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When I was an impressionable college student exploring “the ministry,” a well-intentioned someone gave me Good to Great by Jim Collins in hopes of helping me increase “my reach” as a future pastor. When I was a maybe less impressionable seminary student (who knew everything already thank you very much), several professors invited me to read books about “adaptive leadership” and “corporate strategy” as a way of keeping up with the organizational demands of leading fledgling nonprofit institutions in a down market. As a cynical associate pastor in one of those very fledgling nonprofits I was sent weekly links to articles and TED talks outlining how exactly corporate leaders “turned around” their companies, grew their market shares, and created “a culture” of innovation.
I guess the institution wanted the same from me, but I foolishly studied the humanities, spent three years mastering divinity, and struggled to see the similarities between CEOs making (in some companies) 150 times the average employee, and pastors working in an industry where the company owns your house and doubt is a fireable offense. So I eventually quit because I was depressed, anxious, and confused about how being a pastor had anything at all to do with working for a church in America. I’m now a psychotherapist and the father of a 4 year old who let me know the other day — in the midst of a tantrum because I asked him to use the bathroom — that I am “unnecessary.”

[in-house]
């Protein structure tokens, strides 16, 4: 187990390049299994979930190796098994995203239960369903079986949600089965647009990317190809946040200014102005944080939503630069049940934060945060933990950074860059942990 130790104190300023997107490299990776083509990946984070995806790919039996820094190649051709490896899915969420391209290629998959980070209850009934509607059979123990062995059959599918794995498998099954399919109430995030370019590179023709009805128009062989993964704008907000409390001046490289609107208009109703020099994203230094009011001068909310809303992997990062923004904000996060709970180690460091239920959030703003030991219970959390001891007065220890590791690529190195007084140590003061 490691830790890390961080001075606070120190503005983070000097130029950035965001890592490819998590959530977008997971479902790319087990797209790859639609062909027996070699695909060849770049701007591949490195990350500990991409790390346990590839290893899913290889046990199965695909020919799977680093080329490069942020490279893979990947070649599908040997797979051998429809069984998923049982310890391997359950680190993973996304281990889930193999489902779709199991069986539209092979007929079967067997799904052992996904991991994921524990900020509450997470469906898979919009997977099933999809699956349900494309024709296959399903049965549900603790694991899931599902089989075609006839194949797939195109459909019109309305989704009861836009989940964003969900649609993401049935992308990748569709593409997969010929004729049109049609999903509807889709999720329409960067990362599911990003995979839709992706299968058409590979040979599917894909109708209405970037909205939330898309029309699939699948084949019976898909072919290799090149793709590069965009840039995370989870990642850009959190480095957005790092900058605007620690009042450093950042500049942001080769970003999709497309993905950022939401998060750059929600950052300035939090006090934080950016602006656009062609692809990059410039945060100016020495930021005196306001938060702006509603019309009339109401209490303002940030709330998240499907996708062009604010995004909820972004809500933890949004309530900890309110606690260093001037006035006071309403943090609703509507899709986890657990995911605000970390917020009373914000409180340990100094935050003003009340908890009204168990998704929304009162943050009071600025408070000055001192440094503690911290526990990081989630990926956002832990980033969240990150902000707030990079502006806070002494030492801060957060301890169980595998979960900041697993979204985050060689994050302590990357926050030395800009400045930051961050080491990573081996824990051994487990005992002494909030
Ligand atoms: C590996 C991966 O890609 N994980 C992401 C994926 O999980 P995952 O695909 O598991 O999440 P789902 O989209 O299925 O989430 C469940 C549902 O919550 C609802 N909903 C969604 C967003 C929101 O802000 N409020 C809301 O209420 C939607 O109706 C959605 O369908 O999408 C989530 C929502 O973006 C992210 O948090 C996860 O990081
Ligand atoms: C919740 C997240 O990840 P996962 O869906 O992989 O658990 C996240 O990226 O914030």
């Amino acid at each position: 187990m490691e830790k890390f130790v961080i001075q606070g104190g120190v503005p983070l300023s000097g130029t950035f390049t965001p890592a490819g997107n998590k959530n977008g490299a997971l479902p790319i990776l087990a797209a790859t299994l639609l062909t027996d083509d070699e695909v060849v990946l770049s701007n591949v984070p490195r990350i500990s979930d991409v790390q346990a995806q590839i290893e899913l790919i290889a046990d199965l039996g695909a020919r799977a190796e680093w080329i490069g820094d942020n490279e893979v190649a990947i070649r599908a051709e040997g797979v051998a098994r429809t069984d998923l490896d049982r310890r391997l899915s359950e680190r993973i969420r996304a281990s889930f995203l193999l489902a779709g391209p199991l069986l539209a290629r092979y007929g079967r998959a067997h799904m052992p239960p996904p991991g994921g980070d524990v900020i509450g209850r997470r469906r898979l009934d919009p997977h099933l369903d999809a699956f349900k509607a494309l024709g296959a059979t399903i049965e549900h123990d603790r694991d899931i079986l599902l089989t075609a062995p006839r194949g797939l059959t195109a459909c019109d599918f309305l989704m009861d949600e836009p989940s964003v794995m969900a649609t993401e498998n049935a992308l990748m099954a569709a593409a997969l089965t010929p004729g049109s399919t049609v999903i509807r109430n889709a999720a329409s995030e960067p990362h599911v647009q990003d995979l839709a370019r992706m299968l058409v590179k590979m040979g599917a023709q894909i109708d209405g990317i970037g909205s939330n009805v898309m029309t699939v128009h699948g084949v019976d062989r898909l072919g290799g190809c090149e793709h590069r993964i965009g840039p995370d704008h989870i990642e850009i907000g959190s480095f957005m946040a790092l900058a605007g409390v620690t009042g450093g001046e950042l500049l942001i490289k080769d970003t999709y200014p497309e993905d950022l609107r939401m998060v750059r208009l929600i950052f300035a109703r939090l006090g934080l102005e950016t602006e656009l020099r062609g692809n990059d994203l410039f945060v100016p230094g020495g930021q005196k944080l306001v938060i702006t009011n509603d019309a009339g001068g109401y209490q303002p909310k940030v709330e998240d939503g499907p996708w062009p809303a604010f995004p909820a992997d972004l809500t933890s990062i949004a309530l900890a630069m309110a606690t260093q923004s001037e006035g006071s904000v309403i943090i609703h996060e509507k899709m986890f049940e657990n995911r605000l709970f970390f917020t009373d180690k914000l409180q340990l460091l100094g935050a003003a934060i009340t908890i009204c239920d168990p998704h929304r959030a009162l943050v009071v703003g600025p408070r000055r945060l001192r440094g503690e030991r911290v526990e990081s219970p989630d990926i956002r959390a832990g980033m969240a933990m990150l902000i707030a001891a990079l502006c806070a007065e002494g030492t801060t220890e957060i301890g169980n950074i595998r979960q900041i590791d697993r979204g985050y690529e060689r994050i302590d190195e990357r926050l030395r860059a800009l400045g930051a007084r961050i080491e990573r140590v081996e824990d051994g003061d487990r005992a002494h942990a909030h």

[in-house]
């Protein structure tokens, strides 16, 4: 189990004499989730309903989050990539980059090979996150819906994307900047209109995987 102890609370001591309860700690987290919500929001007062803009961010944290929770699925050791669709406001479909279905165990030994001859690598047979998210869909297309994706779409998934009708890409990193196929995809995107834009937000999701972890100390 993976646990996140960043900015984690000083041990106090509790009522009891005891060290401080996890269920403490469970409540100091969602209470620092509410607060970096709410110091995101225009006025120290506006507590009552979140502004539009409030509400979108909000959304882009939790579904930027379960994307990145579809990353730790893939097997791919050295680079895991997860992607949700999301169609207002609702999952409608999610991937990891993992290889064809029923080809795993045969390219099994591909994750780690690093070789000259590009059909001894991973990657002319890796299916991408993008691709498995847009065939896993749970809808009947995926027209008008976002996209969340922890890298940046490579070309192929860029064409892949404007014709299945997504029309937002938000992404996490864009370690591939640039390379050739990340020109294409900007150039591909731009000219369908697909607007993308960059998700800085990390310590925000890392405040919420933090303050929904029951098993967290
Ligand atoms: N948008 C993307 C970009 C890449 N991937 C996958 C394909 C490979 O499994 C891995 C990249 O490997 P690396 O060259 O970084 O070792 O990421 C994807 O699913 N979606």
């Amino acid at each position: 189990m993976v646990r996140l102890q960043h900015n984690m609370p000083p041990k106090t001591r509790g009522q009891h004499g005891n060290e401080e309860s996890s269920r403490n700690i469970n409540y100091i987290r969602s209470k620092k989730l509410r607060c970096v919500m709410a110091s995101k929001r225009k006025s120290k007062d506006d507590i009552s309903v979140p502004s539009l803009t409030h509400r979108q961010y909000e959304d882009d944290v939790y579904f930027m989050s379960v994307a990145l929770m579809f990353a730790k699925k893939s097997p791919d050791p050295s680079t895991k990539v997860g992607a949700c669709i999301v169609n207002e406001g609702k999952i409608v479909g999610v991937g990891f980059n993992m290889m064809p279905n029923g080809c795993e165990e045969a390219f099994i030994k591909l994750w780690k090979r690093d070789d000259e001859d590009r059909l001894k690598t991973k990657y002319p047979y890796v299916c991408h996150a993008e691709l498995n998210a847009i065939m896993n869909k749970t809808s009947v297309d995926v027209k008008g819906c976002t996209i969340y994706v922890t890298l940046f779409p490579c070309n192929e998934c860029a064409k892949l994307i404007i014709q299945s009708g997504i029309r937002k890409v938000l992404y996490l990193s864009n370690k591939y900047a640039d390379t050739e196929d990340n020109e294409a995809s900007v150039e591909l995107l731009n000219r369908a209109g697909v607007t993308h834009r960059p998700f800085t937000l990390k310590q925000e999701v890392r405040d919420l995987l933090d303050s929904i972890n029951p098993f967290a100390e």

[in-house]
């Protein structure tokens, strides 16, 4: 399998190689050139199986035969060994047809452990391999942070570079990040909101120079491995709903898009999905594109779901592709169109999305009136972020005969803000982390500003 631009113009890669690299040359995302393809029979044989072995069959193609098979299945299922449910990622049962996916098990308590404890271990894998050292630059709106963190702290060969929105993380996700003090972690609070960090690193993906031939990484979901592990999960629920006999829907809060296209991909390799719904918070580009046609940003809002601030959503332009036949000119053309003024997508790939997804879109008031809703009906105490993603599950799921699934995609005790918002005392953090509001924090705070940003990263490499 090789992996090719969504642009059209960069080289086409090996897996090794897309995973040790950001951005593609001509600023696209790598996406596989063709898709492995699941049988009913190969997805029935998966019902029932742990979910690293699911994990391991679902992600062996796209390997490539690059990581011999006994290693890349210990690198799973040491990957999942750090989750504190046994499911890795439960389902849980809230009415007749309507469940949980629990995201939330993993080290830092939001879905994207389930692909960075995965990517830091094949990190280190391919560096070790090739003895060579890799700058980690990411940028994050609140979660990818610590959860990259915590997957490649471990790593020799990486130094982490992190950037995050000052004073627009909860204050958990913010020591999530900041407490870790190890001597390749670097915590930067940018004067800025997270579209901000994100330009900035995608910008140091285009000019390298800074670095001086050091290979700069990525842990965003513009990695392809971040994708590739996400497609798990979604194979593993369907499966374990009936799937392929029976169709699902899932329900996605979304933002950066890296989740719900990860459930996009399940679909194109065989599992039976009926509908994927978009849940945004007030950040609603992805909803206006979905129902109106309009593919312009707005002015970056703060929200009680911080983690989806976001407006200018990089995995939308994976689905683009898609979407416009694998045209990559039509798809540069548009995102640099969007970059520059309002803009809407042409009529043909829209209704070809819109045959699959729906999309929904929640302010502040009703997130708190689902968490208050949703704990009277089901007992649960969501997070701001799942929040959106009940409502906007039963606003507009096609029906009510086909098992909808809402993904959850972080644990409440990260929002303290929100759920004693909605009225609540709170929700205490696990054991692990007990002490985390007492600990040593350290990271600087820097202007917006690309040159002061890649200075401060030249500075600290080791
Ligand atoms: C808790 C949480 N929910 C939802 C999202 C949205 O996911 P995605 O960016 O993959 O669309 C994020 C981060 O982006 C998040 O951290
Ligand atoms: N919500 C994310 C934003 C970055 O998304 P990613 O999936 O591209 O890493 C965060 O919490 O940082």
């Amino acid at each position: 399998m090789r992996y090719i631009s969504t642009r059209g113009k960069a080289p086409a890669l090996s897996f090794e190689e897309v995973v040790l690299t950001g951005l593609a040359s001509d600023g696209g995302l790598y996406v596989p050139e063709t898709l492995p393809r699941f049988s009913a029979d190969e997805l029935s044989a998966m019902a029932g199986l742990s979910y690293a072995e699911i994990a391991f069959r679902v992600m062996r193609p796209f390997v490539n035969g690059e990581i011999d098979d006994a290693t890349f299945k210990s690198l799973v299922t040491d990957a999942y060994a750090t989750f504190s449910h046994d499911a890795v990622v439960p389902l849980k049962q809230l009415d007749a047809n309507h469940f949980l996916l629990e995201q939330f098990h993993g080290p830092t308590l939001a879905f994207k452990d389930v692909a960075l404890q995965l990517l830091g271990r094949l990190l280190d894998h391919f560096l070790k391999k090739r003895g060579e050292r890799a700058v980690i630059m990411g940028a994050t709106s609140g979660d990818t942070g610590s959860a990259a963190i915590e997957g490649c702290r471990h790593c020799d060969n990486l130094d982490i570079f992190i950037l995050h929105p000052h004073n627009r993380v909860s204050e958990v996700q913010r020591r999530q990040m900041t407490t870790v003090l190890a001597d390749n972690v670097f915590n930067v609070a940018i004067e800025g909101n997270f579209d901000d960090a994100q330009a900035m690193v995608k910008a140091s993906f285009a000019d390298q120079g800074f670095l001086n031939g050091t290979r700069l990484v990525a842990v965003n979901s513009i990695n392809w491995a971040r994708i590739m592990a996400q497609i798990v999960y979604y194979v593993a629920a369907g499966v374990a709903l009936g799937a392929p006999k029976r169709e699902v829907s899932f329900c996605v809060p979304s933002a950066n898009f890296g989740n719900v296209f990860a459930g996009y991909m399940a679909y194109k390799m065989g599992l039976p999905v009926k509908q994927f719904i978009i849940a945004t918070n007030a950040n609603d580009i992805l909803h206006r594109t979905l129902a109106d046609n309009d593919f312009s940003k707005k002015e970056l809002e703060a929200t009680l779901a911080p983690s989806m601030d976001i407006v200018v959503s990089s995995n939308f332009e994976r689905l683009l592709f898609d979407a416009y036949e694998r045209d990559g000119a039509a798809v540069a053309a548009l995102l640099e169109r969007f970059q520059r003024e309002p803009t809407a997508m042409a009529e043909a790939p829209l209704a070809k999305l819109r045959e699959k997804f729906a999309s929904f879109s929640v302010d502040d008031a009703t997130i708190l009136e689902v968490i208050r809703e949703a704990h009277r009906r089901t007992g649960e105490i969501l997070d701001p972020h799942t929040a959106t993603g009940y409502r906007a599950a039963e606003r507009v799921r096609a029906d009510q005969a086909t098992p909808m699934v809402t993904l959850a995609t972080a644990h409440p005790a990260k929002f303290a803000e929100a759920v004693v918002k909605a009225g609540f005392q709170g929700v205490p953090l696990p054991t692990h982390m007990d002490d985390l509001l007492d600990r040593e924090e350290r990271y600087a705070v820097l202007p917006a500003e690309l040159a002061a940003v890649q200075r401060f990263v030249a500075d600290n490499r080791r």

Bit - Nose
I, too, found it a bit on the nose.
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